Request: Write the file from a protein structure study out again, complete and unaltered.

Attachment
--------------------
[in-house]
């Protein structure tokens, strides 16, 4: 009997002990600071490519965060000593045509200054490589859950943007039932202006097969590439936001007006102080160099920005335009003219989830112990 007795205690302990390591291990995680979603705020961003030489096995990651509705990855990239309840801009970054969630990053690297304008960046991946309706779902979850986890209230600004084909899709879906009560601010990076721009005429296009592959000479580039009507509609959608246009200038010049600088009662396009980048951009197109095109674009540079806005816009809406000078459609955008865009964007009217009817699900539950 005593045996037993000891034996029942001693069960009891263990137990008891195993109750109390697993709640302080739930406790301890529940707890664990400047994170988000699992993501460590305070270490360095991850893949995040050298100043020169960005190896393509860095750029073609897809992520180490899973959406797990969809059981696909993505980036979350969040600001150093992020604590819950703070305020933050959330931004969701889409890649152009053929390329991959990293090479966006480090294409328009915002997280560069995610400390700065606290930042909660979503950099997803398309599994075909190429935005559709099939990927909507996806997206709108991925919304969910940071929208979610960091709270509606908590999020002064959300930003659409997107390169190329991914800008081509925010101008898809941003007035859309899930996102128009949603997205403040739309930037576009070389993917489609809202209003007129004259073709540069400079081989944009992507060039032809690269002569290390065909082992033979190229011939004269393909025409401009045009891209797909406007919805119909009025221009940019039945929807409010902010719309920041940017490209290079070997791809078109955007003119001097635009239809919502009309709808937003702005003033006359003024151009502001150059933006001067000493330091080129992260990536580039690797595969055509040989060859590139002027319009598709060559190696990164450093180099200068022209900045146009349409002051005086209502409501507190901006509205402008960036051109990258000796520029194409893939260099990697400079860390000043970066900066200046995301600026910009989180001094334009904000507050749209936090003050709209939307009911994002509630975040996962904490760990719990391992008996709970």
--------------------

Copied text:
[in-house]
């Protein structure tokens, strides 16, 4: 009997002990600071490519965060000593045509200054490589859950943007039932202006097969590439936001007006102080160099920005335009003219989830112990 007795205690302990390591291990995680979603705020961003030489096995990651509705990855990239309840801009970054969630990053690297304008960046991946309706779902979850986890209230600004084909899709879906009560601010990076721009005429296009592959000479580039009507509609959608246009200038010049600088009662396009980048951009197109095109674009540079806005816009809406000078459609955008865009964007009217009817699900539950 005593045996037993000891034996029942001693069960009891263990137990008891195993109750109390697993709640302080739930406790301890529940707890664990400047994170988000699992993501460590305070270490360095991850893949995040050298100043020169960005190896393509860095750029073609897809992520180490899973959406797990969809059981696909993505980036979350969040600001150093992020604590819950703070305020933050959330931004969701889409890649152009053929390329991959990293090479966006480090294409328009915002997280560069995610400390700065606290930042909660979503950099997803398309599994075909190429935005559709099939990927909507996806997206709108991925919304969910940071929208979610960091709270509606908590999020002064959300930003659409997107390169190329991914800008081509925010101008898809941003007035859309899930996102128009949603997205403040739309930037576009070389993917489609809202209003007129004259073709540069400079081989944009992507060039032809690269002569290390065909082992033979190229011939004269393909025409401009045009891209797909406007919805119909009025221009940019039945929807409010902010719309920041940017490209290079070997791809078109955007003119001097635009239809919502009309709808937003702005003033006359003024151009502001150059933006001067000493330091080129992260990536580039690797595969055509040989060859590139002027319009598709060559190696990164450093180099200068022209900045146009349409002051005086209502409501507190901006509205402008960036051109990258000796520029194409893939260099990697400079860390000043970066900066200046995301600026910009989180001094334009904000507050749209936090003050709209939307009911994002509630975040996962904490760990719990391992008996709970």